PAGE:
Homelessness Is a Result of Society’s Choices That Promote Inequity
Ethics involves evaluating choices in light of their effects or their alignment with principles, such as justice and fairness. I want to be clear: the scale of homelessness in the most powerful and wealthy country on earth demonstrates that mass homelessness is a social problem resulting from many choices society has made over time. The US Department of Housing and Urban Development estimates that well over 500 000 people experience homelessness on any given night in the United States.13 More than a third of these vulnerable human beings are “unsheltered,” exposed to the elements in parks, on subways, on the streets, and in the woods. In any given year, the US Department of Education states that approximately 1.5 million of our nation’s children (eg, the population of the state of Maine14) experience homelessness.15
The high numbers of racial minorities experiencing homelessness are a direct result of inequitable federal laws, policies, practices, and broken treaties with Indigenous nations that resulted in transgenerational trauma, forced migration, segregation, and denial of educational and employment opportunities and basic human rights. African Americans represent 13% of the general population but constitute more than 40% of people experiencing homelessness16; Native Americans/Alaskan Natives make up 1.7% of the general population but constitute almost double their share of the homeless population.13,17 The largest cause of mass homelessness was a roughly 75% reduction between 1979 and 1982 in federal funding to make housing affordable for poor people,18 and this housing shortage extends to the present day. Funding has remained intractably low since 1982 and is only available to 1 of 4 households that qualify for federal rental assistance.19 Compare that to tax subsidies promoting home ownership—almost all of which go to wealthy Americans, are available to everyone who qualifies, and exceed $200 billion per year20—to see a clear example of inequitable policy and practice.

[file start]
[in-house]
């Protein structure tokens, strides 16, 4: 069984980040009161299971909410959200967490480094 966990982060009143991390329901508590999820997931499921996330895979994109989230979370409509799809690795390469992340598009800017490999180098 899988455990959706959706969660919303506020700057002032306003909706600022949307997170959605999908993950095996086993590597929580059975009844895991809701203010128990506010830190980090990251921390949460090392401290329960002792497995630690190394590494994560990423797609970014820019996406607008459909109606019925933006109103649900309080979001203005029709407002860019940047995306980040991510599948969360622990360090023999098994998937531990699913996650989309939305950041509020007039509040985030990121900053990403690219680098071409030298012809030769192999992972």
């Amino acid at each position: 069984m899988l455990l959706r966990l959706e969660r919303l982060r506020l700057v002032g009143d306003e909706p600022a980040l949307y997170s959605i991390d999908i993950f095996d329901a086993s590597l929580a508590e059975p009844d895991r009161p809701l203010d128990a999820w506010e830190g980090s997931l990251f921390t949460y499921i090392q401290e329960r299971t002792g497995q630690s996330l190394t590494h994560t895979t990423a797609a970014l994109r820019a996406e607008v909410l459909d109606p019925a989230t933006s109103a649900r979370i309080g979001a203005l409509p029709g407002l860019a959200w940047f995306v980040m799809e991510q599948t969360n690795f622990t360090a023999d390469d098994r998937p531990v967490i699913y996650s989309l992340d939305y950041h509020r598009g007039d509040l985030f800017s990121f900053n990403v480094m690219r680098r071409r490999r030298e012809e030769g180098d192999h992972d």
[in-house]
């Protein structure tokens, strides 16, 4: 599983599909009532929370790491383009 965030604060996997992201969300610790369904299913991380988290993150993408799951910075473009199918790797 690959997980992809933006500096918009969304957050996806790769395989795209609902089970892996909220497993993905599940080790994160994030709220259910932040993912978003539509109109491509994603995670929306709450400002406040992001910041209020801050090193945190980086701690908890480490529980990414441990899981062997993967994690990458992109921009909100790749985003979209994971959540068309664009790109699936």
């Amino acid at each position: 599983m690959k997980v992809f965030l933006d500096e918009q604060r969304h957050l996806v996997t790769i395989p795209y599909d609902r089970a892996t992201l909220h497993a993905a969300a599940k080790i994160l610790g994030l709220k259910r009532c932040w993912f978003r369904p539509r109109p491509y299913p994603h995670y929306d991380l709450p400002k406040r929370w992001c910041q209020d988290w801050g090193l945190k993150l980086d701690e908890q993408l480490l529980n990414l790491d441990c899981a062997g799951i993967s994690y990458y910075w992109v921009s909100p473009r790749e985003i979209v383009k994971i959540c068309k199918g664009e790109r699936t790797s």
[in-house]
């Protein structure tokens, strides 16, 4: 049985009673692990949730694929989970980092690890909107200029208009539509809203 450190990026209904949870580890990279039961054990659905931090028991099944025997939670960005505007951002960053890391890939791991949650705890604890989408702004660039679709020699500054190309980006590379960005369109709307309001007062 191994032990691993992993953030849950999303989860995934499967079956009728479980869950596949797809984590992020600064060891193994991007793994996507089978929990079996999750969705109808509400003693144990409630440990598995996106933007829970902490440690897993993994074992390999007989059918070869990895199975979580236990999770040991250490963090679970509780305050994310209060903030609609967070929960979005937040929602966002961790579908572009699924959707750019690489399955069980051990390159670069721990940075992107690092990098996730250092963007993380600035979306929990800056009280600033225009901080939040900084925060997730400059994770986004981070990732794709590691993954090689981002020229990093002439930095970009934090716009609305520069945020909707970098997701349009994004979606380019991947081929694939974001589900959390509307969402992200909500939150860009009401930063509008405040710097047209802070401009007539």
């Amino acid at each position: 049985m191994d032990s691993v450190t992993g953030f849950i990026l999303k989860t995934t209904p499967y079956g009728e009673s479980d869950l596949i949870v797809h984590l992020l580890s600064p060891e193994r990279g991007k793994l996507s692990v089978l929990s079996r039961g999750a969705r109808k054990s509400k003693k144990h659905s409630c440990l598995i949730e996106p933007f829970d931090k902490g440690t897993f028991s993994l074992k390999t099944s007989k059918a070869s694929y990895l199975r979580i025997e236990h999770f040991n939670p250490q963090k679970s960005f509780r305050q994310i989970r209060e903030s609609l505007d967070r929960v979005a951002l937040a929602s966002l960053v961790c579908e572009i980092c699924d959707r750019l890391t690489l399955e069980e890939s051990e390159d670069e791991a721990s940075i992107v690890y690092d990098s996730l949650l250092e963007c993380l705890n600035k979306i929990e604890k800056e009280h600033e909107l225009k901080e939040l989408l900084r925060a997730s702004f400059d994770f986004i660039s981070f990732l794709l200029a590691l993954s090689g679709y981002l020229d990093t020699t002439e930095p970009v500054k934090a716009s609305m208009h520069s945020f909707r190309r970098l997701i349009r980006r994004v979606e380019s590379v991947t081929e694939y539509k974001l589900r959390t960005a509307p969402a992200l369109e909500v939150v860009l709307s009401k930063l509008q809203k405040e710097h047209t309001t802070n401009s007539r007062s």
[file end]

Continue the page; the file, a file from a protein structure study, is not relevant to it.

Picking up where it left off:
Delivering high-quality health care to people experiencing homelessness while working to end homelessness puts moral motivation and good intentions into action. Given systemic causes of homelessness, which have excluded some groups from opportunities while unfairly conferring advantage to others, homeless health care is about more than expressing compassion. As admirable and ethical as compassion is, responding robustly to remedy structural causes of homelessness is a matter of justice. We can largely end homelessness on a massive scale. To continue to choose not to do so is unjust and immoral.
This theme issue of the AMA Journal of Ethics addresses ethical implications of this struggle to deliver high-quality homeless health care while working to end homelessness and considers clinicians’ and organizations’ roles and obligations to deliver equitable care and promote justice.
National Health Care for the Homeless Council. The Health Care for the Homeless Program. April 2021. Accessed September 16, 2021. https://nhchc.org/wp-content/uploads/2021/04/HCH-Fact-Sheet_2021.pdf
Statement of principles and mission. National Health Care for the Homeless Council. Accessed September 16, 2021. https://nhchc.org/who-we-are/get-involved/statement-of-principles/
National Health Care for the Homeless Council. Homelessness and health: what’s the connection? February 2019. Accessed January 13, 2021. https://nhchc.org/wp-content/uploads/2019/08/homelessness-and-health.pdf
National Health Care for the Homeless Council. Advance care planning for individuals experiencing homelessness. In Focus. 2016;4(2). Accessed June 25, 2021. https://nhchc.org/wp-content/uploads/2019/08/in-focus-advance-care-planning-final-for-posting-1.pdf